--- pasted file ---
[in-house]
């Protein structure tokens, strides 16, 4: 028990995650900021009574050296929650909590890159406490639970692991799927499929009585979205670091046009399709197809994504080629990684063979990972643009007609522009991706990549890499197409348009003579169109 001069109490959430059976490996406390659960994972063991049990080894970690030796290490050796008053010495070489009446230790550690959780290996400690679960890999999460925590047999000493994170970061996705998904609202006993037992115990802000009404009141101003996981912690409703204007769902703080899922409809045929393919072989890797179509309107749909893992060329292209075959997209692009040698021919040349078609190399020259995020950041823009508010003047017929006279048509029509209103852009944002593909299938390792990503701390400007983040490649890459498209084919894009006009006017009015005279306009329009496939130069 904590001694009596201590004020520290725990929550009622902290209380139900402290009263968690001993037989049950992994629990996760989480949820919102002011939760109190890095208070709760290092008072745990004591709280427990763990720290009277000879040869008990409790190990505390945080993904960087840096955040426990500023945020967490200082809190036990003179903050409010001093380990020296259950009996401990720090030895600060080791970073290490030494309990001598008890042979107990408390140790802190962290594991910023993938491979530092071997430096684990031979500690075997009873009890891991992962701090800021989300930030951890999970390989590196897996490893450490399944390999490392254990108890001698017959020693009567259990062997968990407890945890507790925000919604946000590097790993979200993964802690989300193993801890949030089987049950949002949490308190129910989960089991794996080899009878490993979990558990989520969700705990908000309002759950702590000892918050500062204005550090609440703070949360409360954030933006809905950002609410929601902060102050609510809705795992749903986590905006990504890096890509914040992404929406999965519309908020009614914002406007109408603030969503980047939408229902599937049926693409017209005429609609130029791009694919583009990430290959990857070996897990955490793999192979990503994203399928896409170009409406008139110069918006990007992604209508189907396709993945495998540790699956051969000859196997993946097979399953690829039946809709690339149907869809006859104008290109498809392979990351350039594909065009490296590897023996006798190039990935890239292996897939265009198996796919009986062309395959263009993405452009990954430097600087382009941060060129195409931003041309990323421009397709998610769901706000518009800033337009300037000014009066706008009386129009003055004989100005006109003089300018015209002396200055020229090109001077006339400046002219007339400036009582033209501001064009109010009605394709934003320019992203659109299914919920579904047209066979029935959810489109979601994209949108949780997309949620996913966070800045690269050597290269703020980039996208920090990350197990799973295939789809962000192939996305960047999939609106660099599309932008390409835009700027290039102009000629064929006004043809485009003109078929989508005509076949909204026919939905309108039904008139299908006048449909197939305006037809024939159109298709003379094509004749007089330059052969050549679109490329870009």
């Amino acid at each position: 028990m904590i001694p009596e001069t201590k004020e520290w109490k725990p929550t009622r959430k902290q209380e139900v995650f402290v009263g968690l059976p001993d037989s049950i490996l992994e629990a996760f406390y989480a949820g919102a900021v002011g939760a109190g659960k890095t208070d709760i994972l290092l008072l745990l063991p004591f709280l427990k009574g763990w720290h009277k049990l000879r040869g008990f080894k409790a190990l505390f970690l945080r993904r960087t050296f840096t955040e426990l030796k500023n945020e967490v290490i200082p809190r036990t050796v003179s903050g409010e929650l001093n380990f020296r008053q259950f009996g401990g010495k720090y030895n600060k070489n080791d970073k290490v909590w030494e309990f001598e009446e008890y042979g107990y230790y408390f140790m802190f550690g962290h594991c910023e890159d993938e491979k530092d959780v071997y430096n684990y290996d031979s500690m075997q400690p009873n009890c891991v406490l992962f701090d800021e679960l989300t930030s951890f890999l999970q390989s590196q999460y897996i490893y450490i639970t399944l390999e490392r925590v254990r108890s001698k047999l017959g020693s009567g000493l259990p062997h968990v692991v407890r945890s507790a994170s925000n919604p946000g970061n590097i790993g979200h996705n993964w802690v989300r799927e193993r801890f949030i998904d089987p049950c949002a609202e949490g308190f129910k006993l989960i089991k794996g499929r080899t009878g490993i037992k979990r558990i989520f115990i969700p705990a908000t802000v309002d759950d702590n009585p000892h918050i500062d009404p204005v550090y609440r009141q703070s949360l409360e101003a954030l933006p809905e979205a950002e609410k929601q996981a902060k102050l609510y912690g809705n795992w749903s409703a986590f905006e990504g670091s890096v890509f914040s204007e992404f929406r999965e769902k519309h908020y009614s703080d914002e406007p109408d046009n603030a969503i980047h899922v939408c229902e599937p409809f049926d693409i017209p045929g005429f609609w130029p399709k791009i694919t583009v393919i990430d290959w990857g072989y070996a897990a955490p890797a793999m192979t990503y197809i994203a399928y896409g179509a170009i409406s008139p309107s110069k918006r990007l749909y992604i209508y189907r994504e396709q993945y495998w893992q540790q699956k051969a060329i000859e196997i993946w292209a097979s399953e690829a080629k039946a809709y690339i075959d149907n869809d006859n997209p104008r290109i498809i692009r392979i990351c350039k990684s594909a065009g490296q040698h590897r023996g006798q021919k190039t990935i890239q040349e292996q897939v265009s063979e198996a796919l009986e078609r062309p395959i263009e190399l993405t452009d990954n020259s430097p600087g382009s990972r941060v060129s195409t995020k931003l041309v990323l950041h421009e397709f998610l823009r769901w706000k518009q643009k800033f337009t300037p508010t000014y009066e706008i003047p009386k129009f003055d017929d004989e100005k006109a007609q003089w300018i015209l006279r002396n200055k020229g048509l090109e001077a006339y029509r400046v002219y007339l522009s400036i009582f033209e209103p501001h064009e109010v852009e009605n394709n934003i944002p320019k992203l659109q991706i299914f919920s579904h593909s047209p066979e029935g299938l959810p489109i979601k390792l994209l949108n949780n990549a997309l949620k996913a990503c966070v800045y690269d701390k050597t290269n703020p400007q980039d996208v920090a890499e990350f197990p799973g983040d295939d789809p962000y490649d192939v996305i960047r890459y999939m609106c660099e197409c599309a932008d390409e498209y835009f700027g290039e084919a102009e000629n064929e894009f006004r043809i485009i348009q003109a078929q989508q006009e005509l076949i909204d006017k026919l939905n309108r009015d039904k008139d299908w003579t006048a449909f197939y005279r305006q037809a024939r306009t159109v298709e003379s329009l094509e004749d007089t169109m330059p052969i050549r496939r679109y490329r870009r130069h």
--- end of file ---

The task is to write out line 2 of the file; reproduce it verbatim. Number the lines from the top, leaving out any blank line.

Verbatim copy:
């Protein structure tokens, strides 16, 4: 028990995650900021009574050296929650909590890159406490639970692991799927499929009585979205670091046009399709197809994504080629990684063979990972643009007609522009991706990549890499197409348009003579169109 001069109490959430059976490996406390659960994972063991049990080894970690030796290490050796008053010495070489009446230790550690959780290996400690679960890999999460925590047999000493994170970061996705998904609202006993037992115990802000009404009141101003996981912690409703204007769902703080899922409809045929393919072989890797179509309107749909893992060329292209075959997209692009040698021919040349078609190399020259995020950041823009508010003047017929006279048509029509209103852009944002593909299938390792990503701390400007983040490649890459498209084919894009006009006017009015005279306009329009496939130069 904590001694009596201590004020520290725990929550009622902290209380139900402290009263968690001993037989049950992994629990996760989480949820919102002011939760109190890095208070709760290092008072745990004591709280427990763990720290009277000879040869008990409790190990505390945080993904960087840096955040426990500023945020967490200082809190036990003179903050409010001093380990020296259950009996401990720090030895600060080791970073290490030494309990001598008890042979107990408390140790802190962290594991910023993938491979530092071997430096684990031979500690075997009873009890891991992962701090800021989300930030951890999970390989590196897996490893450490399944390999490392254990108890001698017959020693009567259990062997968990407890945890507790925000919604946000590097790993979200993964802690989300193993801890949030089987049950949002949490308190129910989960089991794996080899009878490993979990558990989520969700705990908000309002759950702590000892918050500062204005550090609440703070949360409360954030933006809905950002609410929601902060102050609510809705795992749903986590905006990504890096890509914040992404929406999965519309908020009614914002406007109408603030969503980047939408229902599937049926693409017209005429609609130029791009694919583009990430290959990857070996897990955490793999192979990503994203399928896409170009409406008139110069918006990007992604209508189907396709993945495998540790699956051969000859196997993946097979399953690829039946809709690339149907869809006859104008290109498809392979990351350039594909065009490296590897023996006798190039990935890239292996897939265009198996796919009986062309395959263009993405452009990954430097600087382009941060060129195409931003041309990323421009397709998610769901706000518009800033337009300037000014009066706008009386129009003055004989100005006109003089300018015209002396200055020229090109001077006339400046002219007339400036009582033209501001064009109010009605394709934003320019992203659109299914919920579904047209066979029935959810489109979601994209949108949780997309949620996913966070800045690269050597290269703020980039996208920090990350197990799973295939789809962000192939996305960047999939609106660099599309932008390409835009700027290039102009000629064929006004043809485009003109078929989508005509076949909204026919939905309108039904008139299908006048449909197939305006037809024939159109298709003379094509004749007089330059052969050549679109490329870009």